The Futility of Autonomous Speculative Thought
by Ellen Myers
My academic foray into philosophy arouses a variety of reactions. One agnostic, burnt out after having sampled a number of philosophies and religious cults, speculated (falsely) that I might be turning from the Biblical Christian faith to philosophy in search of better answers and warned me that it had none. A Christian friend prayed that I might fail to convince a philosopher friend of the truth of Christianity by philosophical arguments so as not to produce a pseudo-conversion.
By far the most common reaction, however, is lively interest, especially among young people, in what might be right and what might be wrong with philosophy. Specifically lam asked whether a Christian may choose philosophy as an academic career. Does not the Biblical warning "Beware lest any man spoil you through philosophy and vain deceit, after the tradition of men, after the rudiments of the world, and not after Christ" (Colossians 2:8) totally rule out philosophy as a legitimate Christian pursuit?
Strictly and literally interpreted this Biblical warning is not against philosophy per se but against anyone's using it to draw us away from Christ. There is no question about the danger inherent in philosophy. Philosophy consists of human thought. We are commanded to bring "into captivity every thought to the obedience of Christ" (2 Corinthians 10:5). We cannot avoid thinking: we must continually think, as we must eat, drink or do whatever we do to the glory of God (I Corinthians 10:31). Yes, there is danger in philosophy, as there is danger in eating, drinking or any human activity. The danger is our becoming subtly or openly "spoiled" away from Christ in supposed autonomy. This is ultimately and fundamentally deadly like a branch cutting itself from its tree and root (cf. John 15:1-6): "For in Him (Christ) dwelleth all the fullness of the Godhead bodily. And ye are complete in Him, which is the head of all principality and power" (Colossians 2:9-10). We who are in Christ cannot receive anything from supposedly autonomous philosophy. On the contrary, supposedly autonomous philosophy produces whatever in it is valid because it is actually subject to and dependent upon Christ, the head of all things whatever.
Now philosophy tacitly or openly claiming autonomy and independence apart from Christ is simply human speculative thought cut loose of any "given" starting point. Its "starting point" is each individual thinker. Therefore the thorniest problem of self-proclaimed autonomous philosophy is the validation of its starting point with all philosophical implications of that starting point. This is apparent already when the overall definition of "philosophy" is attempted. Consider the following dictionary entry:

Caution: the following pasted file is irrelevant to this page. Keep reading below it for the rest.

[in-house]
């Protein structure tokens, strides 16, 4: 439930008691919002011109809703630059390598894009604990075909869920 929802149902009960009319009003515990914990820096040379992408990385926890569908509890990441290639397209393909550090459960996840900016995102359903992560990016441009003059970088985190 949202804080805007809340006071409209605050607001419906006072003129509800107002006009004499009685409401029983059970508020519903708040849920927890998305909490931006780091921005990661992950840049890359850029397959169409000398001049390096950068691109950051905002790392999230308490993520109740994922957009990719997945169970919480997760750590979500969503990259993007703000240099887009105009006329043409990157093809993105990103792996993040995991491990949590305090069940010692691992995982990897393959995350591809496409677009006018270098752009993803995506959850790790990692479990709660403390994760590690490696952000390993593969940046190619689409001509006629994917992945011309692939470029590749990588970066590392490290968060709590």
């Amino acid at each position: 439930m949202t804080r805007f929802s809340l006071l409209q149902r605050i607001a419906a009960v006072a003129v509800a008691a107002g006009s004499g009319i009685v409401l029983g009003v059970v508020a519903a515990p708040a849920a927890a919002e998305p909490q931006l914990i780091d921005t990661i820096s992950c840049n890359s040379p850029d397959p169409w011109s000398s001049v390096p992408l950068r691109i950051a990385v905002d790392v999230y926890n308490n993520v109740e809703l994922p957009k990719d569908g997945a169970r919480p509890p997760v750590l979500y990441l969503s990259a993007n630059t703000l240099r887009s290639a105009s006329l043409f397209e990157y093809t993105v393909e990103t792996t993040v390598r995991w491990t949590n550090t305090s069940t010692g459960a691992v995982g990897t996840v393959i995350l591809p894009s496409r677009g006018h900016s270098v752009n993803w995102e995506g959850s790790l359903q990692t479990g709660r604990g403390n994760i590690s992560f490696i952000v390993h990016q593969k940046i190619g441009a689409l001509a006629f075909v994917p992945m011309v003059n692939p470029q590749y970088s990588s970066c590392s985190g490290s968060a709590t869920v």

phi-los-o-phy: 1 a. Love and pursuit of wisdom by intellectual means and moral self-discipline. b-The investigation of causes and laws underlying reality C. Any system of philosophical inquiry or demonstration. 2. Inquiry into the nature of things based on logical reasoning rather than empirical methods. 3. The critique and analysis of fundamental beliefs as they come to be conceptualized and formalized. 4. The synthesis of all learning. 5. In archaic and historical use, the investigation of natural phenomena and its systematization in theory and experiment, as in alchemy, astrology, or astronomy; hermetic philosophy. natural philosophy. 6. All learning except technical precepts and practical arts. 7. All the disciplines presented in university curriculums of science and the liberal arts, except medicine, law and theology: Doctor of Philosophy. 8. The science comprising logic, ethics, aesthetics, metaphysics, and epistemology. 9. Any system of motivating concepts or principles: the philosophy of a culture. 10. A basic theory; a viewpoint: an original philosophy of advertising 11 The system of values by which one lives. 12. The calmness, equanimity, and detachment thought to befit a philosopher.
By this cluster of definitions all of us are philosophers! Even "archaic" philosophy in the form of astrology (definition 5) is still very much with us. The non-academic definitions of philosophy (9-12) need not now concern us. In our discussion of the foundation and validation of philosophy as an academic discipline we may, I think, limit ourselves to definitions lb. through 4, and 6 through 8. These partially overlap and also partially contradict each other.
They provoke instant questions, such as whether "fundamental belief" (definition 3) is not more than its conceptualization and formalization, thus introducing reductionism from the start, or whether the notion of "science" (definition 9) is identical to "science" in an empirical sense or stands itself in need of definition for philosophical purposes. A student of philosophy soon realizes that the most comprehensive and accurate definition of academic philosophy is "Always question everything."